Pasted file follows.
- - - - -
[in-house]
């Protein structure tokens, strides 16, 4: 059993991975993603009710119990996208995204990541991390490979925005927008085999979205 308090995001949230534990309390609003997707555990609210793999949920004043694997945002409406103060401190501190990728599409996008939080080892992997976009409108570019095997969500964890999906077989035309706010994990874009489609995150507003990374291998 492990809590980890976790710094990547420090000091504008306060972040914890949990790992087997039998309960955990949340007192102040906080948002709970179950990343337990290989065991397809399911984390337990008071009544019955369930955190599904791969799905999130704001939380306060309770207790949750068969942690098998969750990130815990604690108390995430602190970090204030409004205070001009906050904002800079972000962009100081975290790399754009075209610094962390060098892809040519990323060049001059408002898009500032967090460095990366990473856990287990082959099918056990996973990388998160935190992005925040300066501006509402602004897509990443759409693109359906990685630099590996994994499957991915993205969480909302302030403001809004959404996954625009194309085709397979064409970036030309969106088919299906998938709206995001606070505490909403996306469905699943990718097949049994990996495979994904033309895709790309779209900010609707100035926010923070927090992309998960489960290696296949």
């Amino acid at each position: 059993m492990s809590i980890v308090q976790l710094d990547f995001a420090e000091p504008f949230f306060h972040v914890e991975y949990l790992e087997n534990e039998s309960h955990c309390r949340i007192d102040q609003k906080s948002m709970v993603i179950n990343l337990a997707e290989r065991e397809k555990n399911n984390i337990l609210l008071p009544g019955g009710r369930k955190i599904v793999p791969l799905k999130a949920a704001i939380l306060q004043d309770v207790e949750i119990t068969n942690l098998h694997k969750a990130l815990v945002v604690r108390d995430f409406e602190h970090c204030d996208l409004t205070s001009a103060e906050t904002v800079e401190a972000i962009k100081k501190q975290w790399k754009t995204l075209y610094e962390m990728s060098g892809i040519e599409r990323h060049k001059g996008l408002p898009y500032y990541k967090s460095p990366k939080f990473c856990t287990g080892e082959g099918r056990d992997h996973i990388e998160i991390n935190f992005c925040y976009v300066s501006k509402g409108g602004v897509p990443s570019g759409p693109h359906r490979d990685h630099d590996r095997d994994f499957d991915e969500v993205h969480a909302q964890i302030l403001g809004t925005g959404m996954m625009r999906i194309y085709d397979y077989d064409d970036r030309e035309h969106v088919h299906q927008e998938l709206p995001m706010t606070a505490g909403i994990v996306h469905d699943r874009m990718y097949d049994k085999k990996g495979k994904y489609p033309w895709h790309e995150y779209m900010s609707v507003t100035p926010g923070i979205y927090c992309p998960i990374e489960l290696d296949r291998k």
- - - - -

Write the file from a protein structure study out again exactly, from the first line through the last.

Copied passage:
[in-house]
């Protein structure tokens, strides 16, 4: 059993991975993603009710119990996208995204990541991390490979925005927008085999979205 308090995001949230534990309390609003997707555990609210793999949920004043694997945002409406103060401190501190990728599409996008939080080892992997976009409108570019095997969500964890999906077989035309706010994990874009489609995150507003990374291998 492990809590980890976790710094990547420090000091504008306060972040914890949990790992087997039998309960955990949340007192102040906080948002709970179950990343337990290989065991397809399911984390337990008071009544019955369930955190599904791969799905999130704001939380306060309770207790949750068969942690098998969750990130815990604690108390995430602190970090204030409004205070001009906050904002800079972000962009100081975290790399754009075209610094962390060098892809040519990323060049001059408002898009500032967090460095990366990473856990287990082959099918056990996973990388998160935190992005925040300066501006509402602004897509990443759409693109359906990685630099590996994994499957991915993205969480909302302030403001809004959404996954625009194309085709397979064409970036030309969106088919299906998938709206995001606070505490909403996306469905699943990718097949049994990996495979994904033309895709790309779209900010609707100035926010923070927090992309998960489960290696296949």
């Amino acid at each position: 059993m492990s809590i980890v308090q976790l710094d990547f995001a420090e000091p504008f949230f306060h972040v914890e991975y949990l790992e087997n534990e039998s309960h955990c309390r949340i007192d102040q609003k906080s948002m709970v993603i179950n990343l337990a997707e290989r065991e397809k555990n399911n984390i337990l609210l008071p009544g019955g009710r369930k955190i599904v793999p791969l799905k999130a949920a704001i939380l306060q004043d309770v207790e949750i119990t068969n942690l098998h694997k969750a990130l815990v945002v604690r108390d995430f409406e602190h970090c204030d996208l409004t205070s001009a103060e906050t904002v800079e401190a972000i962009k100081k501190q975290w790399k754009t995204l075209y610094e962390m990728s060098g892809i040519e599409r990323h060049k001059g996008l408002p898009y500032y990541k967090s460095p990366k939080f990473c856990t287990g080892e082959g099918r056990d992997h996973i990388e998160i991390n935190f992005c925040y976009v300066s501006k509402g409108g602004v897509p990443s570019g759409p693109h359906r490979d990685h630099d590996r095997d994994f499957d991915e969500v993205h969480a909302q964890i302030l403001g809004t925005g959404m996954m625009r999906i194309y085709d397979y077989d064409d970036r030309e035309h969106v088919h299906q927008e998938l709206p995001m706010t606070a505490g909403i994990v996306h469905d699943r874009m990718y097949d049994k085999k990996g495979k994904y489609p033309w895709h790309e995150y779209m900010s609707v507003t100035p926010g923070i979205y927090c992309p998960i990374e489960l290696d296949r291998k």